RPC 116 and ORA-03113

March 22, 2007 at 4:33 pm | Posted in Documentum and Oracle, Troubleshooting | Leave a comment

You may have encountered this error
[DM_SESSION_E_RPC_ERROR] RPC error 116.
It is returned by the DMCL to a Documentum client (like DFC, WDK, Webtop and so on) when the DMCL RPC client stub has encountered an error whilst waiting for a response from the server. Now this could be due to all sorts of things such as:

  • Network problems
  • Content Server session server crash
  • resource problem on the content server

Despite the text that usually returns with the error, network problems are the least likely source of this problems for most environments. More often than not the Content Server process/thread handling the RPC has hit some sort of problem (possibly a bug) and had to ‘bail out’ with an RPC error message ending up with the client.

The first place to look for information is the docbase log file ($DOCUMENTUM/dba/log) and the session logs ($DOCUMENTUM/dba/log/[docbaseid]/[username]). Often these will contain further error messages that reveal the real source of the problem. A support call to Documentum is often in order at this point particularly if it is a recurring issue.

ORA-03113 is really the Oracle counterpart of the Documentum RPC 116 error which is why I have put them together in this post. When an Oracle client (which for Documentum users means the Content Server) creates a session with Oracle it is connected to a process/thread in the Oracle server. Should this process encounter a problems that causes it to abort the client process receives a ORA-03113 error. Again this could be network problems but, particularly for Documentum Content Server setups where the Content Server is on the same machine as Oracle, this is less likely than other explanations.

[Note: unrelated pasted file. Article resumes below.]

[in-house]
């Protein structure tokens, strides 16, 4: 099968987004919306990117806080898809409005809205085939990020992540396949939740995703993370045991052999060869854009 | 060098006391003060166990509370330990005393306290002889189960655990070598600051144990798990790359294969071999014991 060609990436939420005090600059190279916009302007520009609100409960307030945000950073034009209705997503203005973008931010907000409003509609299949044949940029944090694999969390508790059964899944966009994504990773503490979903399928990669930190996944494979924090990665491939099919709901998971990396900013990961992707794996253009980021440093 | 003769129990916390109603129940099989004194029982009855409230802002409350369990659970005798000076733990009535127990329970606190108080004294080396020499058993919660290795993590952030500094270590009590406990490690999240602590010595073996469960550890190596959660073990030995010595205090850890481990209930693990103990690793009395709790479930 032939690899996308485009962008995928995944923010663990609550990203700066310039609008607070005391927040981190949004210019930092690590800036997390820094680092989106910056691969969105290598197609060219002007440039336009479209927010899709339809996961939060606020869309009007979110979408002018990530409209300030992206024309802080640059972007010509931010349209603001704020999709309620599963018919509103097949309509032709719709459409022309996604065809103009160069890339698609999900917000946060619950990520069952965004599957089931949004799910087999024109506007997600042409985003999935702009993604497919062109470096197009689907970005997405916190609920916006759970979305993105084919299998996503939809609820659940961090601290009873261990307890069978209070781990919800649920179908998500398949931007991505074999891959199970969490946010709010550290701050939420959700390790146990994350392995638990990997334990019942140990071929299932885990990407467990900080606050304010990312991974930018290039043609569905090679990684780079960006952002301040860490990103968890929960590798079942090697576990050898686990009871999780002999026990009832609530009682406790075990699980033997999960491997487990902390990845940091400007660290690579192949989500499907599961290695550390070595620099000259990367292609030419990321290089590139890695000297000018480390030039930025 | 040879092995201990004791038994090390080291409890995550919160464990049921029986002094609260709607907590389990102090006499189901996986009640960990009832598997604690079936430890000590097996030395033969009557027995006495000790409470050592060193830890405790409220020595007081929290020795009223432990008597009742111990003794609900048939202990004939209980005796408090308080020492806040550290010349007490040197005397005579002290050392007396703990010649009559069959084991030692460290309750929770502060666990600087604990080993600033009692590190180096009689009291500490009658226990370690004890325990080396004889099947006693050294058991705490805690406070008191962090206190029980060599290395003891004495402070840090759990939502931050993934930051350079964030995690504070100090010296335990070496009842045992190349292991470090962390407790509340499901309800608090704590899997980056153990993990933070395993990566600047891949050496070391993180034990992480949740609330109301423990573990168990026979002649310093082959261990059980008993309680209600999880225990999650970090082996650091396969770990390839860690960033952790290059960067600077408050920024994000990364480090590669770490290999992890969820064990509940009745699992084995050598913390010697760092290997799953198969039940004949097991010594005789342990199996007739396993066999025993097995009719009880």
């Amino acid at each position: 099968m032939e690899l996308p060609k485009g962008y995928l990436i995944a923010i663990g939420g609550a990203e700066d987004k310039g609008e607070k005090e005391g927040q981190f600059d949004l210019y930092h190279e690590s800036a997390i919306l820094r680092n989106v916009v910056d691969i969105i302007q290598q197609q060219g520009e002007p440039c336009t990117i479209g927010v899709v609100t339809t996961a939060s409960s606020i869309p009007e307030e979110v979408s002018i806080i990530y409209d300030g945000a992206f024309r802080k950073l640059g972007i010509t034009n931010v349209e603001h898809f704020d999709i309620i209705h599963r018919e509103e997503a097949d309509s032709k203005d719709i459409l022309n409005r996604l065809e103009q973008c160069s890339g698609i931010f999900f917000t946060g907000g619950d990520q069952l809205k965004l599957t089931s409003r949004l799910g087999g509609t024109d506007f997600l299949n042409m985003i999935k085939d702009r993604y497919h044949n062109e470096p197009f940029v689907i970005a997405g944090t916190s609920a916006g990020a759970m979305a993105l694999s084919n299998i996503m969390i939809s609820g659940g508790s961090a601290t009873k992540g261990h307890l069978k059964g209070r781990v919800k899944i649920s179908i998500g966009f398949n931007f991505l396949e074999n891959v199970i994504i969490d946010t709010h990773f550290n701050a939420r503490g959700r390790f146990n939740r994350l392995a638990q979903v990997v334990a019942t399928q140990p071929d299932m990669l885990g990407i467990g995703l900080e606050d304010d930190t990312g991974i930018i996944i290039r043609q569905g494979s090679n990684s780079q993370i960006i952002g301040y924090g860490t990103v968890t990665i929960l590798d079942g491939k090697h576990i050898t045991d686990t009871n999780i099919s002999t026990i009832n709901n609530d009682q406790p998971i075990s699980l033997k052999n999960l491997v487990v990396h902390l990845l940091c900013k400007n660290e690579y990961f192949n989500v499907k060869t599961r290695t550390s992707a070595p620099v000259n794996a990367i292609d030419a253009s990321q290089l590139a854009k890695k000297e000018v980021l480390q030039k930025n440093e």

I have encountered these problems in WebPublisher when running an ‘apply presentation’ command on a large number of files. In this particular case this turned out to be an Oracle bug which was resolved by upgrading from 9.2.0.1.0 to 9.2.0.6.0. The general approach is to look for process errors in the Oracle cdump log directory and if necessary raise a case with Oracle via metalink.

a last point: even though I have said network problems are the least likely source of problems, keep an open mind!

Advertisements

Leave a Comment »

RSS feed for comments on this post. TrackBack URI

Leave a Reply

Please log in using one of these methods to post your comment:

WordPress.com Logo

You are commenting using your WordPress.com account. Log Out / Change )

Twitter picture

You are commenting using your Twitter account. Log Out / Change )

Facebook photo

You are commenting using your Facebook account. Log Out / Change )

Google+ photo

You are commenting using your Google+ account. Log Out / Change )

Connecting to %s

Blog at WordPress.com.
Entries and comments feeds.

%d bloggers like this: